Are Implants, Prosthetics, And Medical Devices Cremated With The Deceased?

Many issues arise when dealing with a person's remains after they die, and what to do with artificial devices—such as breast implants or hearing aids—is one of them. If you have chosen to cremate your loved one, here's what you need to know about how these devices are handled to help you decide what to do.

Some Devices Must Be Removed

Most implants and prosthetics can remain on the body because either they will burn completely, or they won't burn, but there is no risk involved with letting them go through the fire. For instance, metal prosthetics will typically remain intact, but they are harmless enough that most crematoriums won't insist on removing them prior to the procedure.

For safety and/or legal reasons, though, some devices must be removed prior to cremation. Pacemakers and certain breast implants must be taken out because they will explode in the fire: pacemakers because of the batteries and breast implants because of the chemicals used to make them.

Thus, it's critical that you let the crematorium know if the decedent had body modifications done and what kind. They will let you know what, if anything, needs to be removed to make the body safe for cremation.

Some Devices Must Be Sent for Disposal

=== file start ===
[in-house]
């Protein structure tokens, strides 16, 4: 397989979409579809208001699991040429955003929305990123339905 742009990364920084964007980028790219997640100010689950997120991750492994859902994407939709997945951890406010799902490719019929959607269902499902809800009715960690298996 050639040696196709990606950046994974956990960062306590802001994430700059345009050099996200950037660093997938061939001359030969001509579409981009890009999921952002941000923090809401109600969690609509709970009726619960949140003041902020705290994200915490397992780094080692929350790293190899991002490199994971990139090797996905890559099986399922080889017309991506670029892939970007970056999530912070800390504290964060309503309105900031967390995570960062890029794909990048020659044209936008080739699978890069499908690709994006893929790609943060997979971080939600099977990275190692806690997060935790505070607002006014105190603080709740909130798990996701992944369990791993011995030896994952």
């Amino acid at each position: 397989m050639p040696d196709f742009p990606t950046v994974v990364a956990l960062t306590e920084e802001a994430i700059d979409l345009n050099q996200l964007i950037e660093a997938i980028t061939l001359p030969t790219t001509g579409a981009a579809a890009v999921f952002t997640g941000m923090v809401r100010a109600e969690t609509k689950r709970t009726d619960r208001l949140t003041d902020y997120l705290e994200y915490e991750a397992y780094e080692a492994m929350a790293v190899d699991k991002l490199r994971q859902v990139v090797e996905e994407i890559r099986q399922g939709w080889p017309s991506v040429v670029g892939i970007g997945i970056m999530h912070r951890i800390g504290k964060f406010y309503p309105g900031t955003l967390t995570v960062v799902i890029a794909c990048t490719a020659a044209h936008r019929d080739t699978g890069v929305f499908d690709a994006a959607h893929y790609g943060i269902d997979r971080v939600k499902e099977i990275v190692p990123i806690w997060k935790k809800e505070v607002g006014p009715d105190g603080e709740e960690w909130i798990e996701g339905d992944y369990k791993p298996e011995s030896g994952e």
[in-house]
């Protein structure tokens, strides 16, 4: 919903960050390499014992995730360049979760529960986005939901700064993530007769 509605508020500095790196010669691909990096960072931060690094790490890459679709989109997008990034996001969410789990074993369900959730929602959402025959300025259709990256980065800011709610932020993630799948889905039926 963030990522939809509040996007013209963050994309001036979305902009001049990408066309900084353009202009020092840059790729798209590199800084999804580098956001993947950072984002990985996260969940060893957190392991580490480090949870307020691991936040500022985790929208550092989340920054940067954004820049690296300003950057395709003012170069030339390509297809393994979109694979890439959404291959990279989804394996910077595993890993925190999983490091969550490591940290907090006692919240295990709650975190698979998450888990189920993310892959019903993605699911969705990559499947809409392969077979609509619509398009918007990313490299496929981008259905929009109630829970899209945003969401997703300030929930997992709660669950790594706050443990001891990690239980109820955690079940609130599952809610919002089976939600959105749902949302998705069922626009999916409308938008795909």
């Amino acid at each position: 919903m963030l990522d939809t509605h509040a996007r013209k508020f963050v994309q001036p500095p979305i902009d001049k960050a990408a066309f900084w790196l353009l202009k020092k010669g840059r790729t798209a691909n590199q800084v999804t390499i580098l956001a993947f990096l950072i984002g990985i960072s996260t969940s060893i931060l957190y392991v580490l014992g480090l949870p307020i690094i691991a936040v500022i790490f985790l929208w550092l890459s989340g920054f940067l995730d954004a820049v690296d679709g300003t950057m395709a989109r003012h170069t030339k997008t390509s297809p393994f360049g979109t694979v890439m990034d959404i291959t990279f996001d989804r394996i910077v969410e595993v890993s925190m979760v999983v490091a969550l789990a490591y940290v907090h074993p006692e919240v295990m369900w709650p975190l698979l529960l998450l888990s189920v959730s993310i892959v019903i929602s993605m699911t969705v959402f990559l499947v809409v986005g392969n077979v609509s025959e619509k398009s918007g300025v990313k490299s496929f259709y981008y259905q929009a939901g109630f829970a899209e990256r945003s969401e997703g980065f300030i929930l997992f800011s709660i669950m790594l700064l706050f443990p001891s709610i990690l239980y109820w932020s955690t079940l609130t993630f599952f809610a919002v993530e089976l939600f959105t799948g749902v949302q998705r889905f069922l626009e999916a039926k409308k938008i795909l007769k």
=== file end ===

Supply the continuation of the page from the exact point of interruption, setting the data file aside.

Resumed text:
When a medical device or implant can't be burned, it's usually returned to the decedent's family, who can then decide what they want to do with it. Some devices, such as prosthetic limbs, can be donated to charities that refit them for patients in need, and crematoriums can put you in contact with them if that's what you want. Devices that can't be reused can usually be thrown away.

However, certain specialized devices can't be returned to the family because they must be properly disposed of due to the dangerous components they contain. Some radiotherapy devices used to treat certain cancers are in this category because of the radiation they emit, for example.

For most people, this is not a concern. Unfortunately, if your religion or culture has rules about what can be done to the body after death that prohibit the crematorium from removing hazardous medical devices, then your loved one may not be eligible for the procedure.

Crematoriums do their best to accommodate their clients' needs, so it's best to discuss your concerns with a representative. For more information about this topic or help securing cremation services for your loved one, contact a local company.

About Me

Talking About Burial Plots and Grave Markers

Hello, my name is Ridley Linn. Welcome to my site about burial plots and grave markers. When I was a young child, I always went to the graveyard with my grandparents to clean off the stones and discuss our heritage. A large portion of my deceased ancestors chose to be buried close together at this location. During that time, I learned about the process of picking a grave plot and keeping it maintained over the years. I would like to help others choose the best burial plot location for themselves and their loved ones. I will talk about the options and share maintenance techniques for each type.